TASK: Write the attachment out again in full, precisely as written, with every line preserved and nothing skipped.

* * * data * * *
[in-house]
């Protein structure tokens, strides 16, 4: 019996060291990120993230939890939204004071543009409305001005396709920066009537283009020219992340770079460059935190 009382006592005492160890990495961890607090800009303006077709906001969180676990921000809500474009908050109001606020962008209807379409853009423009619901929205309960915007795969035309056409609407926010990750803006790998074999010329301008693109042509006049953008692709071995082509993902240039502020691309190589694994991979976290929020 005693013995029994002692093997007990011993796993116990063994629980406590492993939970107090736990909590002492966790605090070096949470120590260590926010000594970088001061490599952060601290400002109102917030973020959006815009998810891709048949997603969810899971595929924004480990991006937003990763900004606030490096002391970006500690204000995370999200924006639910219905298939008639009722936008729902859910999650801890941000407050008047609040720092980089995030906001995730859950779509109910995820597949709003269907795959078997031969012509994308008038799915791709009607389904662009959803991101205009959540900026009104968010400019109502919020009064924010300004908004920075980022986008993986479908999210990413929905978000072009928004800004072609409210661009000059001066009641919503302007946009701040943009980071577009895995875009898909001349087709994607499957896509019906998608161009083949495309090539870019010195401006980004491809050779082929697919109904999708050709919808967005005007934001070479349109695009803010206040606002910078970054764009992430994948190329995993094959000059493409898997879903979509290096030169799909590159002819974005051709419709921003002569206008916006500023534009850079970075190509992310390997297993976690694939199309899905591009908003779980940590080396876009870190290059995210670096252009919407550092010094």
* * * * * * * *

[in-house]
């Protein structure tokens, strides 16, 4: 019996060291990120993230939890939204004071543009409305001005396709920066009537283009020219992340770079460059935190 009382006592005492160890990495961890607090800009303006077709906001969180676990921000809500474009908050109001606020962008209807379409853009423009619901929205309960915007795969035309056409609407926010990750803006790998074999010329301008693109042509006049953008692709071995082509993902240039502020691309190589694994991979976290929020 005693013995029994002692093997007990011993796993116990063994629980406590492993939970107090736990909590002492966790605090070096949470120590260590926010000594970088001061490599952060601290400002109102917030973020959006815009998810891709048949997603969810899971595929924004480990991006937003990763900004606030490096002391970006500690204000995370999200924006639910219905298939008639009722936008729902859910999650801890941000407050008047609040720092980089995030906001995730859950779509109910995820597949709003269907795959078997031969012509994308008038799915791709009607389904662009959803991101205009959540900026009104968010400019109502919020009064924010300004908004920075980022986008993986479908999210990413929905978000072009928004800004072609409210661009000059001066009641919503302007946009701040943009980071577009895995875009898909001349087709994607499957896509019906998608161009083949495309090539870019010195401006980004491809050779082929697919109904999708050709919808967005005007934001070479349109695009803010206040606002910078970054764009992430994948190329995993094959000059493409898997879903979509290096030169799909590159002819974005051709419709921003002569206008916006500023534009850079970075190509992310390997297993976690694939199309899905591009908003779980940590080396876009870190290059995210670096252009919407550092010094």